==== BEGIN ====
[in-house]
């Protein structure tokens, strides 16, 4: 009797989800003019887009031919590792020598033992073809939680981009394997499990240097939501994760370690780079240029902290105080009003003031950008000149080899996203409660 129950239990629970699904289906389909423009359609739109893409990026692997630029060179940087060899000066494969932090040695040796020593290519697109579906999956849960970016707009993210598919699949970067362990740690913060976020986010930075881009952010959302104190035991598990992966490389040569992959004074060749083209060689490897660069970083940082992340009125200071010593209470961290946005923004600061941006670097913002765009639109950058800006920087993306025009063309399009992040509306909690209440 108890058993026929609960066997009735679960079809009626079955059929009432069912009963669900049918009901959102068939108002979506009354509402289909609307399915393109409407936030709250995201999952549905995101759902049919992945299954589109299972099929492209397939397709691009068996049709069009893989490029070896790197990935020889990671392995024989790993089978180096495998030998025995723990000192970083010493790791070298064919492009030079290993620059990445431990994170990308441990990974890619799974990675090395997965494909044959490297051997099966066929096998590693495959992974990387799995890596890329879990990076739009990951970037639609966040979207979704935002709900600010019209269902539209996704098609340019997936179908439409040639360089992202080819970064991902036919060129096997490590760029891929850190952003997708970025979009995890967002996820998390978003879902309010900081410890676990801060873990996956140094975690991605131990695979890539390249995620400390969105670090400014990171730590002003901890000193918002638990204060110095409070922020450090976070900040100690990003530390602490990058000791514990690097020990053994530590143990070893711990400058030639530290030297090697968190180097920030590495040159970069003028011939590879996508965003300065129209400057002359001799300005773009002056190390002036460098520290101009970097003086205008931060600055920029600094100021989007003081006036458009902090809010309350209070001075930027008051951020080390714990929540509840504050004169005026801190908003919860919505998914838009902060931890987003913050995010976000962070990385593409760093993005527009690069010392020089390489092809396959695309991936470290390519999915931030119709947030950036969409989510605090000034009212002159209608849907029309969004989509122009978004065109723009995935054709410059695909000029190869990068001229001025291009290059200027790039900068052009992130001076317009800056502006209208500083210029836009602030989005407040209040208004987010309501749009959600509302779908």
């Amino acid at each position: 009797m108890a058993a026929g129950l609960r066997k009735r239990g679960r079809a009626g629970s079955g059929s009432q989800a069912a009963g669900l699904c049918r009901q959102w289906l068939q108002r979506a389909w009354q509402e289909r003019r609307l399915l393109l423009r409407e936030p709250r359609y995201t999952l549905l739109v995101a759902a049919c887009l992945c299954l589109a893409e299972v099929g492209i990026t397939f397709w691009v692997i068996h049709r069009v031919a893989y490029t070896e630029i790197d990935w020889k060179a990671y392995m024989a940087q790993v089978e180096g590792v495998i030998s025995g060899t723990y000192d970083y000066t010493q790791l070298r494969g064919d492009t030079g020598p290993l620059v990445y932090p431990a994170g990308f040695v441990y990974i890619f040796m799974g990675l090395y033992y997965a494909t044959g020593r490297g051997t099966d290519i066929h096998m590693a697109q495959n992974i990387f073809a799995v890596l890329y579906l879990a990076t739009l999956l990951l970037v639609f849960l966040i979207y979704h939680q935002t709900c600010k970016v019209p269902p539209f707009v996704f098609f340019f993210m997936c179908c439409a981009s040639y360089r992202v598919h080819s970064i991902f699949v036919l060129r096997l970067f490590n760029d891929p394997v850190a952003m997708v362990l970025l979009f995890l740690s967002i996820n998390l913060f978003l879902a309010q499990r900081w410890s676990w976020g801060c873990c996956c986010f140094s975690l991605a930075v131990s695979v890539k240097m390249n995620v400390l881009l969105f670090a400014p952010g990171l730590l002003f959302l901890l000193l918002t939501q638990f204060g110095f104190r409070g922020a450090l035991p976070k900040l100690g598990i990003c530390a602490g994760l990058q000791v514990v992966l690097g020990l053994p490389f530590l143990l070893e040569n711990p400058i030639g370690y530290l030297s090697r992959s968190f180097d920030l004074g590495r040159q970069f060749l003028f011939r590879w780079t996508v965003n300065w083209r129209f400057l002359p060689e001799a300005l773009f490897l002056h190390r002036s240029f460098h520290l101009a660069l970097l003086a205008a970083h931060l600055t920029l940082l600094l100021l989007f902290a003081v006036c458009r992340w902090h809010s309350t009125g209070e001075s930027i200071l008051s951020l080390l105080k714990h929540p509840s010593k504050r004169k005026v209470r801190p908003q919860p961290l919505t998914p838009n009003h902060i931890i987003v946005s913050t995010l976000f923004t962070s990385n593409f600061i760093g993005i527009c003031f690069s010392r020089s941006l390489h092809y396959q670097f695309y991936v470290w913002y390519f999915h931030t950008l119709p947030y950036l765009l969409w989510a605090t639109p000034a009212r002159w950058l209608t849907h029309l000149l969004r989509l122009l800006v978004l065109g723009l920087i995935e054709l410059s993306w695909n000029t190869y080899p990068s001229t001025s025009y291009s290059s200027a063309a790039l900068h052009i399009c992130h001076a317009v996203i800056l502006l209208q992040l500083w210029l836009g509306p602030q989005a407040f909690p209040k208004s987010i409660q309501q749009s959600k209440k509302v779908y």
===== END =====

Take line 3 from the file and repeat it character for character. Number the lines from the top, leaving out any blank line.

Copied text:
């Amino acid at each position: 009797m108890a058993a026929g129950l609960r066997k009735r239990g679960r079809a009626g629970s079955g059929s009432q989800a069912a009963g669900l699904c049918r009901q959102w289906l068939q108002r979506a389909w009354q509402e289909r003019r609307l399915l393109l423009r409407e936030p709250r359609y995201t999952l549905l739109v995101a759902a049919c887009l992945c299954l589109a893409e299972v099929g492209i990026t397939f397709w691009v692997i068996h049709r069009v031919a893989y490029t070896e630029i790197d990935w020889k060179a990671y392995m024989a940087q790993v089978e180096g590792v495998i030998s025995g060899t723990y000192d970083y000066t010493q790791l070298r494969g064919d492009t030079g020598p290993l620059v990445y932090p431990a994170g990308f040695v441990y990974i890619f040796m799974g990675l090395y033992y997965a494909t044959g020593r490297g051997t099966d290519i066929h096998m590693a697109q495959n992974i990387f073809a799995v890596l890329y579906l879990a990076t739009l999956l990951l970037v639609f849960l966040i979207y979704h939680q935002t709900c600010k970016v019209p269902p539209f707009v996704f098609f340019f993210m997936c179908c439409a981009s040639y360089r992202v598919h080819s970064i991902f699949v036919l060129r096997l970067f490590n760029d891929p394997v850190a952003m997708v362990l970025l979009f995890l740690s967002i996820n998390l913060f978003l879902a309010q499990r900081w410890s676990w976020g801060c873990c996956c986010f140094s975690l991605a930075v131990s695979v890539k240097m390249n995620v400390l881009l969105f670090a400014p952010g990171l730590l002003f959302l901890l000193l918002t939501q638990f204060g110095f104190r409070g922020a450090l035991p976070k900040l100690g598990i990003c530390a602490g994760l990058q000791v514990v992966l690097g020990l053994p490389f530590l143990l070893e040569n711990p400058i030639g370690y530290l030297s090697r992959s968190f180097d920030l004074g590495r040159q970069f060749l003028f011939r590879w780079t996508v965003n300065w083209r129209f400057l002359p060689e001799a300005l773009f490897l002056h190390r002036s240029f460098h520290l101009a660069l970097l003086a205008a970083h931060l600055t920029l940082l600094l100021l989007f902290a003081v006036c458009r992340w902090h809010s309350t009125g209070e001075s930027i200071l008051s951020l080390l105080k714990h929540p509840s010593k504050r004169k005026v209470r801190p908003q919860p961290l919505t998914p838009n009003h902060i931890i987003v946005s913050t995010l976000f923004t962070s990385n593409f600061i760093g993005i527009c003031f690069s010392r020089s941006l390489h092809y396959q670097f695309y991936v470290w913002y390519f999915h931030t950008l119709p947030y950036l765009l969409w989510a605090t639109p000034a009212r002159w950058l209608t849907h029309l000149l969004r989509l122009l800006v978004l065109g723009l920087i995935e054709l410059s993306w695909n000029t190869y080899p990068s001229t001025s025009y291009s290059s200027a063309a790039l900068h052009i399009c992130h001076a317009v996203i800056l502006l209208q992040l500083w210029l836009g509306p602030q989005a407040f909690p209040k208004s987010i409660q309501q749009s959600k209440k509302v779908y």